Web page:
Obsessive-Compulsive Disorder (OCD)

In our clinic we offer help for a range of anxiety disorders, including obsessive-compulsive disorder, using neuropsychological and neuromodulation methods.

Information about the disorder:

Obsessive-compulsive disorder (OCD) is an anxiety disorder that affects 2-3% of the population. It is characterised by intrusive thoughts that produce uneasiness, apprehension, fear or worry, and by repetitive behaviours aimed at reducing the associated anxiety. Everyone double checks things sometimes; such as checking to make sure the stove or iron is turned off before leaving the house. However, people with OCD feel the urge to check things repeatedly, or have certain thoughts or perform routines and rituals over and over. These thoughts and rituals cause distress and affect the person’s daily life.

Obsessions are exaggerated versions of concerns and worries that most people have at some time. These thoughts recur and persist despite efforts to ignore or confront them. Compulsions, which can be behavioural (actions) or mental (thoughts), are repetitive actions that are usually carried out in a special pattern or according to specific rule. The symptoms of OCD may include excessive washing or cleaning; repeated checking; extreme hoarding; preoccupation with sexual, violent or religious thoughts; relationship-related obsessions; dislike of certain numbers; and nervous rituals (e.g. opening and closing a door a certain number of times before entering or leaving). The sufferers usually perform tasks, or compulsions, to seek relief from an obsession-related anxiety.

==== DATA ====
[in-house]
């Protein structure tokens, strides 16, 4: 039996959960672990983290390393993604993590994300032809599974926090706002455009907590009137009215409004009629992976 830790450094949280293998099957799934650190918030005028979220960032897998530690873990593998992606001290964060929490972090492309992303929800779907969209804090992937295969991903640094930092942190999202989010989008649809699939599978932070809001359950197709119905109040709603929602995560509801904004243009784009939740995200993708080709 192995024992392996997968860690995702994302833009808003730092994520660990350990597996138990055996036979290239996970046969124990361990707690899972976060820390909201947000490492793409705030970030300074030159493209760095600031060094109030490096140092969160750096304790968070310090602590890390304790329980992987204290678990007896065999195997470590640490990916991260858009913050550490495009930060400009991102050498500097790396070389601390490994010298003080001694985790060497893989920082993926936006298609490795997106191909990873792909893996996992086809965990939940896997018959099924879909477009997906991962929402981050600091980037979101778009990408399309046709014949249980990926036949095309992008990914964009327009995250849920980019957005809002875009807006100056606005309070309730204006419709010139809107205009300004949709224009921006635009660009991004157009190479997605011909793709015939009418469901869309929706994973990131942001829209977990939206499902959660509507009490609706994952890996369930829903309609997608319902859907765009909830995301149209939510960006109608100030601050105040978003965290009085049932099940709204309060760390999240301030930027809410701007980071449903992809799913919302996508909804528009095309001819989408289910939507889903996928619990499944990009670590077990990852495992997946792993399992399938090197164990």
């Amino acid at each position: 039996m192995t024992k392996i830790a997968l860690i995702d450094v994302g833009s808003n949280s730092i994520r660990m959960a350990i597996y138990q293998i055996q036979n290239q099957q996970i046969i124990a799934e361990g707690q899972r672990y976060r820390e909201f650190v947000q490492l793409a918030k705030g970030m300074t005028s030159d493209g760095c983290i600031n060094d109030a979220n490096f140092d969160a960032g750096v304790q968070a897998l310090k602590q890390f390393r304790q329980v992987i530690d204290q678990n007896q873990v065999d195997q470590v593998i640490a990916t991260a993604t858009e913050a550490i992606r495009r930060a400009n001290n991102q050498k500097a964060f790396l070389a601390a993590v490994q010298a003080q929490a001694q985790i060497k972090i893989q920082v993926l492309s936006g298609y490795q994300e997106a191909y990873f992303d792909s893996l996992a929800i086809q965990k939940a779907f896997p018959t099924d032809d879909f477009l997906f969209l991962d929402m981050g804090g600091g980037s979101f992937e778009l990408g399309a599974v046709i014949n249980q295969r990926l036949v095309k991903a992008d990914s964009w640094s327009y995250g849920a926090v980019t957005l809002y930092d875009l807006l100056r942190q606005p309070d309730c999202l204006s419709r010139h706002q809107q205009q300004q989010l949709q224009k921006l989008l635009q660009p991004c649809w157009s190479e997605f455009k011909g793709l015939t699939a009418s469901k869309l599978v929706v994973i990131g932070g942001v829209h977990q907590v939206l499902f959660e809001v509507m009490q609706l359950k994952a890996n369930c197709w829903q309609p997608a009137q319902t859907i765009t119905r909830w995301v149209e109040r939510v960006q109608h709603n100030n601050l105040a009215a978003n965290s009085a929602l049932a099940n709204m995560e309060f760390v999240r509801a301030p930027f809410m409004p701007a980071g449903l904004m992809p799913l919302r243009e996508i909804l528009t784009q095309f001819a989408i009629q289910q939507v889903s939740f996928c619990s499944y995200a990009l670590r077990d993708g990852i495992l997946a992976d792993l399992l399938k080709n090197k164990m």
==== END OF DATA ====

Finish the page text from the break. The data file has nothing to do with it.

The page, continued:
Both psychological and biological factors appear to play a role in the development of OCD. The neurotransmitter serotonin is thought to have a role in regulating anxiety. To send neural signals from one neurone (nerve cell) to another through a synapse, serotonin must bind to the receptor sites located on the next neurone’s membrane. It is believed that the serotonin receptors of OCD sufferers may be relatively under-stimulated. Therefore, a class of antidepressant drugs called selective serotonin reuptake inhibitors (SSRIs), which cause serotonin to remain in the synapse for longer periods, is used as first line treatment option in OCD. Unusual levels of another neurotransmitter, dopamine, may also contribute to OCD.

Currently, behavioural therapy (BT), cognitive behavioural therapy (CBT), and medications are considered as first-line treatments for OCD. However, in recent years various research studies using non-invasive neuromodulation methods, such as transcranial direct current stimulation (tDCS) and repetitive transcranial magnetic stimulation (rTMS), are suggesting promising outcomes. For example, recently, it was reported that tDCS improved depression and anxiety in a treatment-resistant OCD case (Volpota et al. 2012).